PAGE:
Despite cool reception, solar program to stay

City Council opts to keep Palo Alto CLEAN in place

Palo Alto's newest solar-energy program has plenty of fans but, so far, not a single user.

Dubbed Palo Alto CLEAN (Clean Local Energy Accessible Now), the program allows customers with solar panels to sell energy to the city's Utilities Department for a fixed, long-term rate. The program made its debut in 2012 and has amassed a small legion of dedicated supporters in the environmental community, some of whom are hoping to take advantage of the program in the near future. Yet after three straight years of failing to attract any participants, the nascent program was on the verge of flickering out on Wednesday night.

Instead, the council chose to let the program buzz along with some small tweaks. After a long debate, the council rejected a unanimous recommendation from its Finance Committee to drastically reduce the city's subsidy for Palo Alto CLEAN. The committee, which includes Vice Mayor Greg Schmid, Councilwoman Liz Kniss and Councilmen Eric Filseth and Greg Scharff, suggested reducing the amount that the city would offer for locally generated solar energy from 16.5 cents per kilowatt hour to 10.3 cents. This would effectively make the city's rate for locally generated energy equal to what's known as the "avoided cost" -- the cost of buying solar energy from distant providers and transmitting it to Palo Alto.

According to Utilities Department staff and to the program's advocates, the change would effectively kill the program by making what is already a tough sell even tougher. The city's Utilities Advisory Commission had also recommended keeping the existing rate in place.

"At this point, we've had the program in place for a number of years and we've never had anyone take us up on it, even at 16.5 cents," Jane Ratchye, assistant director of the Utilities Department, told the council on Wednesday night. "I think it's kind of clear that it's fairly unlikely that anyone will take us up on the program if the price dropped to the avoided cost of 10 cents."

In advocating for the change, Scharff and Filseth both argued that with solar prices from large-scale providers in rapid decline, it would be fiscally irresponsible to offer such a high rate to local generators. Scharff called the program "largely symbolic," while Filseth protested that the city is spending public funds on "something incredibly ephemeral." Both stressed that it would do nothing to reduce greenhouse-gas emissions.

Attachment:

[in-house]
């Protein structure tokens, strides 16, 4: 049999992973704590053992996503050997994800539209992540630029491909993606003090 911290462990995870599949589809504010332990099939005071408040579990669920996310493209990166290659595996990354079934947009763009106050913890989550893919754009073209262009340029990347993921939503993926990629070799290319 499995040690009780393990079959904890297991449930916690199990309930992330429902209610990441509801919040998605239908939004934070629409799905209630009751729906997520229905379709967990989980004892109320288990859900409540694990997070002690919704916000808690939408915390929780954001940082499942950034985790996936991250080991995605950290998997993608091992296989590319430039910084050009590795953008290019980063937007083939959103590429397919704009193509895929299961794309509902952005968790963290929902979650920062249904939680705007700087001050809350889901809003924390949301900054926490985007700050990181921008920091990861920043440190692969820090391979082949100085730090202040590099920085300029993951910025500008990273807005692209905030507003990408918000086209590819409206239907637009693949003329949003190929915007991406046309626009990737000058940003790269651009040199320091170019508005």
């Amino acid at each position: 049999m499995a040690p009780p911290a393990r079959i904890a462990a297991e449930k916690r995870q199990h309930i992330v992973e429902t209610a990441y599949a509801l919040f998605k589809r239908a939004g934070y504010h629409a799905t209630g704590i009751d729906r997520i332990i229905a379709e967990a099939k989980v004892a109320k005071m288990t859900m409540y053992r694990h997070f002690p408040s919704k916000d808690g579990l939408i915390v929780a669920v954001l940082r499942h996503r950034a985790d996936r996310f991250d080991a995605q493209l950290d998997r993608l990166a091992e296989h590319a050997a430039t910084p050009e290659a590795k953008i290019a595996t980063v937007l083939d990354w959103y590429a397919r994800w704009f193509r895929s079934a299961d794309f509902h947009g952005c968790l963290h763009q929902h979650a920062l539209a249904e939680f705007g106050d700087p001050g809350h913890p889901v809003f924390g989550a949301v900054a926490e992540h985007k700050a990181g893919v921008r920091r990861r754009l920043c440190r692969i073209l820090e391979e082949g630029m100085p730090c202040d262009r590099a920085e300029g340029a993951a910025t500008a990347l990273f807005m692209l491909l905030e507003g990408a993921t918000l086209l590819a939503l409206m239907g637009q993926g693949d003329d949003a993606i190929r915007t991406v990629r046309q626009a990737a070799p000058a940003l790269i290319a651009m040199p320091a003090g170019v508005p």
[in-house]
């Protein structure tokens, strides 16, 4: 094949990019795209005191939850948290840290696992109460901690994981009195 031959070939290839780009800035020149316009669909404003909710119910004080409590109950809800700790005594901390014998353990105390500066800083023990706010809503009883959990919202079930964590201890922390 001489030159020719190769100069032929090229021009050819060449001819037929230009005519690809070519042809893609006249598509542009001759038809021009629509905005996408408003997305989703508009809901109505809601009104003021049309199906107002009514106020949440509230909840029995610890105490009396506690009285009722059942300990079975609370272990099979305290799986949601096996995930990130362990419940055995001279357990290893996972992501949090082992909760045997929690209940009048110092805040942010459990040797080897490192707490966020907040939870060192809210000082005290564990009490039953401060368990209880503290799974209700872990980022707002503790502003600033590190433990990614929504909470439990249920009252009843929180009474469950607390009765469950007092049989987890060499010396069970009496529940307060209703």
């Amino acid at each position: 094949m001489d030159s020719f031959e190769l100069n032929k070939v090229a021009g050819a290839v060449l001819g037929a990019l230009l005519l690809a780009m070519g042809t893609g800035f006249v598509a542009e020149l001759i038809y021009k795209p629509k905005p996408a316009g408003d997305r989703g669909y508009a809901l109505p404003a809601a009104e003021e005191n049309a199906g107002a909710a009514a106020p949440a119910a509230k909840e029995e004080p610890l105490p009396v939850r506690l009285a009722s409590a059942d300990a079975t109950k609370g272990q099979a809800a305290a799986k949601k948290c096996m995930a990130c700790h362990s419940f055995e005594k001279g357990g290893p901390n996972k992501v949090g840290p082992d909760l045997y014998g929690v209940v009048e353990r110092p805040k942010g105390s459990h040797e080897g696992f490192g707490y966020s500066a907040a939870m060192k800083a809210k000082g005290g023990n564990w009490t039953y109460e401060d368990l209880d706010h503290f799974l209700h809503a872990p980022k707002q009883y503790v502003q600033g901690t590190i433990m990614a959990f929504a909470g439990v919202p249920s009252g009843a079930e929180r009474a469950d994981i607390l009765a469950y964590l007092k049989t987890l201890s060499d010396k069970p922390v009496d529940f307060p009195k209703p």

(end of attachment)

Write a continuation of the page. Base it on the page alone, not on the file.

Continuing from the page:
"I think it's an irresponsible thing to do and I won't support it," Filseth said.

But supporters of the program characterized the Finance Committee's recommendation as nothing short of "betrayal." That's the term local environmentalist Walt Hays used to describe the proposed changes to Palo Alto CLEAN. He noted that several local groups have been preparing proposals for the solar program under the assumption that the city's terms would remain constant.

"It's a total betrayal of the people who spend money and make good-faith efforts on the (16.5 cent) price," Hays said. "It would destroy any confidence in the city. ... No one would ever apply, not knowing what the City Council will do next."

Though the city has yet to receive an application, there are at least two promising proposals currently in the works. The city is negotiating with the company Pristine Sun for installation of solar panels on city garages. At the same time, the Unitarian Universalist Church of Palo Alto has been putting together a proposal to participate in Palo Alto CLEAN.

Craig Lewis, founder of the local nonprofit Clean Coalition, argued that it's important to preserve the program in its current form to provide certainty to the "many parties currently pursuing Palo Alto CLEAN projects." His group is involved in both of the aforementioned projects and he noted in a letter to the council that he has already incurred about $250,000 in costs for staging these projects.